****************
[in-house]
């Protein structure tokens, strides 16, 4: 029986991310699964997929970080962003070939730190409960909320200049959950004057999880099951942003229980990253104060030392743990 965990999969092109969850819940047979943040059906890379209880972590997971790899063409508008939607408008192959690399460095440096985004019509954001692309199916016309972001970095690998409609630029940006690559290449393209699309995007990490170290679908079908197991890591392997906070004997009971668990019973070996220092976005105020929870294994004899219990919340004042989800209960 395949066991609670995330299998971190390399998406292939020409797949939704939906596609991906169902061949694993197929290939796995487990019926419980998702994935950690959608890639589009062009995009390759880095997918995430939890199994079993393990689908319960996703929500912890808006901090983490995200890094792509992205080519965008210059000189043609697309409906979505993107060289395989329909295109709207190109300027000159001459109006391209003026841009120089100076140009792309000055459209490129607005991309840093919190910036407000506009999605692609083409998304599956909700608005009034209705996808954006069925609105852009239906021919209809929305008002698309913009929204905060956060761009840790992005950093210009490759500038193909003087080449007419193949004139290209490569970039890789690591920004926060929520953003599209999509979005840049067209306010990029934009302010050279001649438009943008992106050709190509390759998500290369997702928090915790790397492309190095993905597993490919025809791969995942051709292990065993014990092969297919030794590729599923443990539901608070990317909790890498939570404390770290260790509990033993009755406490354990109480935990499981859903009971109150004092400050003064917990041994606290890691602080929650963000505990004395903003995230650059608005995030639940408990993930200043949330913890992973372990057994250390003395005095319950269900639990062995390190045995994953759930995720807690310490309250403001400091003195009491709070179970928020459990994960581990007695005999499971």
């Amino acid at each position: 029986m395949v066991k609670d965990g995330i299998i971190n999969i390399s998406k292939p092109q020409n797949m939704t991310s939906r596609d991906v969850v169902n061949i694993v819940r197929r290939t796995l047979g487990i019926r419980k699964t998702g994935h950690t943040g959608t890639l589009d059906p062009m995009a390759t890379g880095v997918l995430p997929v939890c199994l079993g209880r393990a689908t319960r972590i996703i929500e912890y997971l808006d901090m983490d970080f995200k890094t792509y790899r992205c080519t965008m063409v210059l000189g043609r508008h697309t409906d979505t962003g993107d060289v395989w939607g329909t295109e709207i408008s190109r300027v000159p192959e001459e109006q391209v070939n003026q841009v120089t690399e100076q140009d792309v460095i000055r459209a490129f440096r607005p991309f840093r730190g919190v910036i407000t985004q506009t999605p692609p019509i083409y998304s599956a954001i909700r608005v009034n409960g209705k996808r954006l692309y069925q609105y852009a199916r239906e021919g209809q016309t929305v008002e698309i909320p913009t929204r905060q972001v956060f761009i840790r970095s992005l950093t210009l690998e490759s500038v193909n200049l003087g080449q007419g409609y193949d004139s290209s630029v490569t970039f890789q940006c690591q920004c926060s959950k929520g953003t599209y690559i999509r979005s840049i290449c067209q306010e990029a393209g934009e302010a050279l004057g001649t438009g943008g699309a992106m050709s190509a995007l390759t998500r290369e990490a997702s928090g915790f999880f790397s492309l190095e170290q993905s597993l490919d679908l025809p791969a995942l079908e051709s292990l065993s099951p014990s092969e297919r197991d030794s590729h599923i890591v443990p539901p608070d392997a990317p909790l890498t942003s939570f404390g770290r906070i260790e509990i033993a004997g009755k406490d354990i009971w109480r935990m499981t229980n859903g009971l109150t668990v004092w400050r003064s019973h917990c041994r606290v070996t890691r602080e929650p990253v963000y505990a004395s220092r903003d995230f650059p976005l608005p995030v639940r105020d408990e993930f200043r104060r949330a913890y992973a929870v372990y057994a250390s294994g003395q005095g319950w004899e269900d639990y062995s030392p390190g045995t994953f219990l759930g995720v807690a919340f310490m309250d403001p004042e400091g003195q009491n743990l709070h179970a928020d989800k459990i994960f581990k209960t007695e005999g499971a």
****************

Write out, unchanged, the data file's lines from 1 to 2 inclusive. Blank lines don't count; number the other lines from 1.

[in-house]
């Protein structure tokens, strides 16, 4: 029986991310699964997929970080962003070939730190409960909320200049959950004057999880099951942003229980990253104060030392743990 965990999969092109969850819940047979943040059906890379209880972590997971790899063409508008939607408008192959690399460095440096985004019509954001692309199916016309972001970095690998409609630029940006690559290449393209699309995007990490170290679908079908197991890591392997906070004997009971668990019973070996220092976005105020929870294994004899219990919340004042989800209960 395949066991609670995330299998971190390399998406292939020409797949939704939906596609991906169902061949694993197929290939796995487990019926419980998702994935950690959608890639589009062009995009390759880095997918995430939890199994079993393990689908319960996703929500912890808006901090983490995200890094792509992205080519965008210059000189043609697309409906979505993107060289395989329909295109709207190109300027000159001459109006391209003026841009120089100076140009792309000055459209490129607005991309840093919190910036407000506009999605692609083409998304599956909700608005009034209705996808954006069925609105852009239906021919209809929305008002698309913009929204905060956060761009840790992005950093210009490759500038193909003087080449007419193949004139290209490569970039890789690591920004926060929520953003599209999509979005840049067209306010990029934009302010050279001649438009943008992106050709190509390759998500290369997702928090915790790397492309190095993905597993490919025809791969995942051709292990065993014990092969297919030794590729599923443990539901608070990317909790890498939570404390770290260790509990033993009755406490354990109480935990499981859903009971109150004092400050003064917990041994606290890691602080929650963000505990004395903003995230650059608005995030639940408990993930200043949330913890992973372990057994250390003395005095319950269900639990062995390190045995994953759930995720807690310490309250403001400091003195009491709070179970928020459990994960581990007695005999499971």